Ocean Acidification

Ocean acidification, or OA, is caused by CO2 from the atmosphere combining with sea water, which both changes the pH of the water and robs many marine animals of the essential chemicals they need to survive. A little over a third of human-emitted CO2 winds up in the ocean, where it has detrimental effects on all the plants, animals and people who rely on those ecosystems. Despite only having 15 percent of the global species, the world’s oceans contain 78 percent of the world’s animal biomass and 40 percent of the global population (including 100 percent of Hoonah) lives within 60 miles of the coast. HIA currently works in conjunction with the SEATOR network to monitor OA in Hoonah, while federal level monitoring is conducted by NOAA.

Figure 3 Near-surface measurements of salinity and chlorophyll along the BC and Southeast Alaskan coast. The M/V Columbia takes water quality measurements every three minutes during the sailing from Bellingham to Skagway to monitor environmental changes. Figure from Evans et al. (2022)


While creatures lower on the food chain face the largest direct threat from ocean acidification, negative impacts to them will end up affecting the entire marine food web. Shellfish and crabs face an immediate threat from OA because in acidic conditions they lose the ability to grow their shells, while salmon can have their skeletons damaged and become disoriented. In turn, other animals that eat those species (including humans) then face risks to their food supply and may struggle to find enough to eat. [1] Since shellfish, crabs and salmon are among the most important traditional foods in Hoonah, community members are likely to lose access to important nutritional and cultural resources.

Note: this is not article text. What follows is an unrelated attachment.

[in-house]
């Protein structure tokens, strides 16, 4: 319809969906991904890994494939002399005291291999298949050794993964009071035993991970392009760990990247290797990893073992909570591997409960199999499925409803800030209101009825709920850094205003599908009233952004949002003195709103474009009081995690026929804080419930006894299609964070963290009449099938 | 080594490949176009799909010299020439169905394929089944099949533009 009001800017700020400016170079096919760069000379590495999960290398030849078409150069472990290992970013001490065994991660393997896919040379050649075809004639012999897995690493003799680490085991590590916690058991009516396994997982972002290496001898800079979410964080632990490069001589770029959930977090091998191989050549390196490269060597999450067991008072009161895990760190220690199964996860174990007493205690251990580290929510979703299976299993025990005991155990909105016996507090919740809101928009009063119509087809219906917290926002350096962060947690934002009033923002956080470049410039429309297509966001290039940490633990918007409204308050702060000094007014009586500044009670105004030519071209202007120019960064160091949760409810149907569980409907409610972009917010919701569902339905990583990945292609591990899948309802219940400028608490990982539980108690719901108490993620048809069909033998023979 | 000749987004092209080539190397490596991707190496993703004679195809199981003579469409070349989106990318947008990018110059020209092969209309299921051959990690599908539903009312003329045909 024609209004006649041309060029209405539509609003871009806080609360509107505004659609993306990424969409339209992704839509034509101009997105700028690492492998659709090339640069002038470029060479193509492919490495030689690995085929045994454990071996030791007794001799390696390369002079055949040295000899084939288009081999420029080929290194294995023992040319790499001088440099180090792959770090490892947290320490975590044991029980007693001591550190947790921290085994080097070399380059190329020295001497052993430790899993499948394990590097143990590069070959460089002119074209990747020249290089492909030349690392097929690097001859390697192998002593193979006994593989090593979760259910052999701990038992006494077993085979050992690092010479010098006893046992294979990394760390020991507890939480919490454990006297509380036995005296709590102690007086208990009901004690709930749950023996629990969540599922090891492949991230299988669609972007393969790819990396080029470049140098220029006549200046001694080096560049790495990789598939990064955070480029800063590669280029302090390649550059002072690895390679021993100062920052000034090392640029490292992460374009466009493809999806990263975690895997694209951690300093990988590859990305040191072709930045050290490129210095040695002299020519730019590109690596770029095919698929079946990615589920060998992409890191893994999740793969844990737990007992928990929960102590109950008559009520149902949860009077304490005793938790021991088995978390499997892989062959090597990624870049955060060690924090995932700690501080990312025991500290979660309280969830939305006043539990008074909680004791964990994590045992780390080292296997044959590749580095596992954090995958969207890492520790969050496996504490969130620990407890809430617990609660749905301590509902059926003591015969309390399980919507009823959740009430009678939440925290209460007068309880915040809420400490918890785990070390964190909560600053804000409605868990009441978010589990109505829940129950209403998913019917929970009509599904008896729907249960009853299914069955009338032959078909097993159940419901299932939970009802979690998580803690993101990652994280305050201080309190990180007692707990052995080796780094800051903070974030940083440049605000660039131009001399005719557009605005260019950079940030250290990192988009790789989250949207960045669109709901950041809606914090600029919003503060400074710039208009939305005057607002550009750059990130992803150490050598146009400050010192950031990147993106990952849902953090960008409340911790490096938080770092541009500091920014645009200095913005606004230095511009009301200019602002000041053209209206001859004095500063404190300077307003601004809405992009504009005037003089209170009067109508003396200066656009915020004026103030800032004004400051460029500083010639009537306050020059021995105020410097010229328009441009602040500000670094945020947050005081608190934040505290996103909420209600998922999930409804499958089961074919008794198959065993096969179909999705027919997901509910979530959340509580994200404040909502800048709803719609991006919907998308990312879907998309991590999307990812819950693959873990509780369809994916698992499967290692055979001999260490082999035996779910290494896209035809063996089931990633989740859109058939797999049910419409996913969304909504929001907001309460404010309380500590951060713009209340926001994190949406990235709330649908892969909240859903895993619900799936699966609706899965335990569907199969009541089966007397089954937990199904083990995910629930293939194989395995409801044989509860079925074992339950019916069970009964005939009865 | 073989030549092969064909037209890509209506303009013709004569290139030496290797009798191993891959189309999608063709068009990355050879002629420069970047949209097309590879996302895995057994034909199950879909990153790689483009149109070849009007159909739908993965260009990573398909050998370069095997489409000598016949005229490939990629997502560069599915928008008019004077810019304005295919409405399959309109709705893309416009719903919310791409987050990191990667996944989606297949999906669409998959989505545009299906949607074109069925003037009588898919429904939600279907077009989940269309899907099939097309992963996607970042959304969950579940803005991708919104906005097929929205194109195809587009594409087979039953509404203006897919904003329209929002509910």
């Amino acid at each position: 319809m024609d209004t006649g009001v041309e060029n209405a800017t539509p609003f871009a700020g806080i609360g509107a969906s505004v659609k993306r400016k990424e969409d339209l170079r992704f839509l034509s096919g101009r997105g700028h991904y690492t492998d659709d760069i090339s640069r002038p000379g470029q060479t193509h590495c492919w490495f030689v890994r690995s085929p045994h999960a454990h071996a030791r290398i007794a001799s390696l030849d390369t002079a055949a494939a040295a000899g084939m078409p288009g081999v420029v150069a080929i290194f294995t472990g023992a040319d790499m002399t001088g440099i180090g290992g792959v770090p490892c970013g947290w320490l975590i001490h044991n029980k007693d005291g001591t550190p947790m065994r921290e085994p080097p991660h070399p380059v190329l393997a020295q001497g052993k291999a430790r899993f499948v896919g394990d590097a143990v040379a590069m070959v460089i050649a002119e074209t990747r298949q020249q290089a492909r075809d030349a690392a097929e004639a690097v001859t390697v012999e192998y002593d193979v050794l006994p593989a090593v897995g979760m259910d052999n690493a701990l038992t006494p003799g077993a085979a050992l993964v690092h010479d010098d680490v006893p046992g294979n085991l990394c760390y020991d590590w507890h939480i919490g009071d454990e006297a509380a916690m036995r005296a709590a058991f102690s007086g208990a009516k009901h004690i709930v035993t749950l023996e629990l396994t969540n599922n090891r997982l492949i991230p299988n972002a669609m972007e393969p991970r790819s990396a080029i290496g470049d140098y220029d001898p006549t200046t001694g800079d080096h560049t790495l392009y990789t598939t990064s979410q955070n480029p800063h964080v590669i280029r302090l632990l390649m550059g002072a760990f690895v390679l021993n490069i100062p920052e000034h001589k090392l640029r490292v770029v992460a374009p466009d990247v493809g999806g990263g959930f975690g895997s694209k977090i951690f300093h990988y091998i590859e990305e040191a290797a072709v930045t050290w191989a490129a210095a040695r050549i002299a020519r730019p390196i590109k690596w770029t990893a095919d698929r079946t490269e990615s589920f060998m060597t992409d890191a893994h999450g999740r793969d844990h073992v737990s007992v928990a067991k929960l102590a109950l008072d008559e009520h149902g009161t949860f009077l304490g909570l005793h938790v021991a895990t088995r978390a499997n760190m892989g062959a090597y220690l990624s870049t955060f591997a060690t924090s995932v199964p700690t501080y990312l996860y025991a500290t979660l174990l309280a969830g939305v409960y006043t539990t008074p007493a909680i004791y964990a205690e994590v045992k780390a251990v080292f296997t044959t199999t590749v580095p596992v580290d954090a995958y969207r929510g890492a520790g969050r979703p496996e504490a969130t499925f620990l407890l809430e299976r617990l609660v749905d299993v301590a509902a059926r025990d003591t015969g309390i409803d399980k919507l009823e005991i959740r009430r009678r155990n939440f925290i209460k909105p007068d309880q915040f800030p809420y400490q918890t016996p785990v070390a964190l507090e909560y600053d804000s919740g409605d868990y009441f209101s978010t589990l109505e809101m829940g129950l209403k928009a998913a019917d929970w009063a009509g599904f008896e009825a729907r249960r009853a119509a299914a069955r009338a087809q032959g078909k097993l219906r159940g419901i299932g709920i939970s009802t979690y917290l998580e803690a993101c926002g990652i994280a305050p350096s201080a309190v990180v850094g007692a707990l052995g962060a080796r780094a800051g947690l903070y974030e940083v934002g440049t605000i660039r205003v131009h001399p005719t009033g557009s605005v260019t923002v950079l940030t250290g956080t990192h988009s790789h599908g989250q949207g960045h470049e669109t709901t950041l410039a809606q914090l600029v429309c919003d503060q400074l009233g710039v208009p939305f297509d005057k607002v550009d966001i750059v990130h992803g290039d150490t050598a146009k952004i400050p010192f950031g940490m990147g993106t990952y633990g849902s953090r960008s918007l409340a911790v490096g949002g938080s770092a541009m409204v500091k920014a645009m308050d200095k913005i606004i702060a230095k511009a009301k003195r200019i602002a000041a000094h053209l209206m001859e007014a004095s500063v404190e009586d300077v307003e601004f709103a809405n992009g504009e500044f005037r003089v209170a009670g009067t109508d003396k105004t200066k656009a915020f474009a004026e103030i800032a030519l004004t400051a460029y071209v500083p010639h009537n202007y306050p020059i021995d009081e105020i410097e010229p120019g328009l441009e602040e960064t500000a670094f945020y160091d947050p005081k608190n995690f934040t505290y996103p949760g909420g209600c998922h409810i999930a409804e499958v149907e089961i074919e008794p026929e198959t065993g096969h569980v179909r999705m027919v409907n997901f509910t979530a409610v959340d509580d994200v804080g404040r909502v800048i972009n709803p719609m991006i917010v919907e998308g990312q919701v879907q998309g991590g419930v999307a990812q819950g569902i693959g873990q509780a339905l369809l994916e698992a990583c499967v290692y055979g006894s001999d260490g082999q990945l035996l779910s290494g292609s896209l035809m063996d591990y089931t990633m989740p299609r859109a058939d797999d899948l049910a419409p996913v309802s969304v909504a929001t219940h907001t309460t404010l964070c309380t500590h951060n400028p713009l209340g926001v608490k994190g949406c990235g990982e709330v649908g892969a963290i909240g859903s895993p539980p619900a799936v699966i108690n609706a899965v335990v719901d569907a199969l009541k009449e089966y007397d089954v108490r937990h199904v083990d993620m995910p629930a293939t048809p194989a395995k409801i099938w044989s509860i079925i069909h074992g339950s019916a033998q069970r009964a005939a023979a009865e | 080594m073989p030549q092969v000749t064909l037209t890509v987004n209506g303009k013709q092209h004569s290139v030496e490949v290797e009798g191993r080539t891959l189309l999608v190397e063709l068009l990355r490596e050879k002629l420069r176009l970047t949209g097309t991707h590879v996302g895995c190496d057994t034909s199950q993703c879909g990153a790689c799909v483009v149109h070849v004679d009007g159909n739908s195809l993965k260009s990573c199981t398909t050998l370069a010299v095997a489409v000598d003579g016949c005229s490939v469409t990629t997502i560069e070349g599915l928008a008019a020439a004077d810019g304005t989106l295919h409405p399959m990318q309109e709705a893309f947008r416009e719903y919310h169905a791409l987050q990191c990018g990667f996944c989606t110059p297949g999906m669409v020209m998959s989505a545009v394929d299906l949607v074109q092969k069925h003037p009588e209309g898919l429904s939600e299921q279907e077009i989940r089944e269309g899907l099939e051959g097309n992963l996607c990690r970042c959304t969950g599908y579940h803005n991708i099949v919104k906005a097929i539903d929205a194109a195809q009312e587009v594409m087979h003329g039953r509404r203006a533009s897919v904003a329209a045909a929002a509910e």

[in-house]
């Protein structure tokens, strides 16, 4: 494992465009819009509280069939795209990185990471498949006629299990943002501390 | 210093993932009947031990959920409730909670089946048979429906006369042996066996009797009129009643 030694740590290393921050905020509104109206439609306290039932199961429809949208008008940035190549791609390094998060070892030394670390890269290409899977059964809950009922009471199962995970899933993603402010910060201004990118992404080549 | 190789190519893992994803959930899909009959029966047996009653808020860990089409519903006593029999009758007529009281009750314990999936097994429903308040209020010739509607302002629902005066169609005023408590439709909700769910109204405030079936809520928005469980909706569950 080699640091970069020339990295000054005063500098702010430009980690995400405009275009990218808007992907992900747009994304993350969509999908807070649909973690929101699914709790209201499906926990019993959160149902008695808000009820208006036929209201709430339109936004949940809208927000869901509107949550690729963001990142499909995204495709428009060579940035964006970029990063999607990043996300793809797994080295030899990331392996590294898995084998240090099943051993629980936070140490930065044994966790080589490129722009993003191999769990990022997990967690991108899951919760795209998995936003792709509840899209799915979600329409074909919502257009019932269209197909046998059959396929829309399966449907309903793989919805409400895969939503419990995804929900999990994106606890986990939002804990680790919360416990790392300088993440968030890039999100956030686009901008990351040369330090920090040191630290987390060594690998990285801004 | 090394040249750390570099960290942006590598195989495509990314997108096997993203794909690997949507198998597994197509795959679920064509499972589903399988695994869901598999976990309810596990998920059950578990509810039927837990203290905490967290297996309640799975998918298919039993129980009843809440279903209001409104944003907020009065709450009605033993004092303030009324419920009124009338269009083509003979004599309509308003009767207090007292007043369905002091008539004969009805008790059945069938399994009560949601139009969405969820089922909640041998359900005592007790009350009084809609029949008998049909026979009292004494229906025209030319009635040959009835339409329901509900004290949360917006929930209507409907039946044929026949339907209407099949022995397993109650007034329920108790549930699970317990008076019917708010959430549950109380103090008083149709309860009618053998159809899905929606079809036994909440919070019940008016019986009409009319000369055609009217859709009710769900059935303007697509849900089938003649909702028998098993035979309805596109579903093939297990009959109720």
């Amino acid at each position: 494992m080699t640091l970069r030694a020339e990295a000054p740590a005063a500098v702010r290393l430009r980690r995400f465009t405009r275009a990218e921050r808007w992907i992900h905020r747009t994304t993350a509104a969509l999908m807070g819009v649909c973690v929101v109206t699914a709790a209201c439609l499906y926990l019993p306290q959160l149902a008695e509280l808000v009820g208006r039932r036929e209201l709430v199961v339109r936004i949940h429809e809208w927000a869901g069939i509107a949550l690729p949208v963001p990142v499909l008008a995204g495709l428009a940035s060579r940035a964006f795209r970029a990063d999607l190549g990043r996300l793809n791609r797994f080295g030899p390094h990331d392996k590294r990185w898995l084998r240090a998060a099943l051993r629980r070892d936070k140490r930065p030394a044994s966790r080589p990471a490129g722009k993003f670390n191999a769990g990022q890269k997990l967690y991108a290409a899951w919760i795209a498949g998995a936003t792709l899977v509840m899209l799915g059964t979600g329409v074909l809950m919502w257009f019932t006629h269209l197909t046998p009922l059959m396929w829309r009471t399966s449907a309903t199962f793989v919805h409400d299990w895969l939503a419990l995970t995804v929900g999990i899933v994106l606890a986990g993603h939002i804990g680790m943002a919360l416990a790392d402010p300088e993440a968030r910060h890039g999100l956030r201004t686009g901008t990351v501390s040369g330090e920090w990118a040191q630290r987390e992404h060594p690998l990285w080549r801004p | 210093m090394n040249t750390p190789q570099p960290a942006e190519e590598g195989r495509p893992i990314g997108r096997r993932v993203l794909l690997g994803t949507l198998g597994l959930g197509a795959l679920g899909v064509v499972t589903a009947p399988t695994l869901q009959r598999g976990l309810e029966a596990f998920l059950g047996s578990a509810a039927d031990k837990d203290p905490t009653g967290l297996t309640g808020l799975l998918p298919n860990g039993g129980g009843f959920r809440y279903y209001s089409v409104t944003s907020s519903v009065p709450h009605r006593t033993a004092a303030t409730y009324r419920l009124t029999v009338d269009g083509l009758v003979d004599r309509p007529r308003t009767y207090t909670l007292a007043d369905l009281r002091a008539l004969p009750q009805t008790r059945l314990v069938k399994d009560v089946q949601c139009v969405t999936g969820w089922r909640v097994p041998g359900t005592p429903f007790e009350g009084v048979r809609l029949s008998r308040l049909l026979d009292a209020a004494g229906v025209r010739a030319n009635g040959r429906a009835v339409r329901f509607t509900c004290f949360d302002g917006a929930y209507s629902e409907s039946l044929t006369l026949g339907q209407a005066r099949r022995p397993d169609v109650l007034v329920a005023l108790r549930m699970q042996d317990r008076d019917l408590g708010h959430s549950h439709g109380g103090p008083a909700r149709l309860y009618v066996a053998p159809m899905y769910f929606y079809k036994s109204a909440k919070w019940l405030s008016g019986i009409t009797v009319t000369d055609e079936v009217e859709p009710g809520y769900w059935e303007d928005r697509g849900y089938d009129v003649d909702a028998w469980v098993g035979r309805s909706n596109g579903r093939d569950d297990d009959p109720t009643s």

ACIDIFICATION IS EXPECTED TO INCREASE 150 % BY THE END OF THE CENTURY. The ocean is already about 30 percent more acidic now than it was before the industrial revolution and it’s expected to get much worse, especially in Alaska. Alaskan waters naturally hold more carbon dioxide than waters at lower latitudes and are already more acidic than water from temperate latitudes. Increased freshwater input, from heavy rains and glacial meltwater, decrease the ocean’s ability to resist acidification, meaning as precipitation patterns in Southeast change and the glaciers melt, the ocean will become increasingly vulnerable to CO2 absorption.

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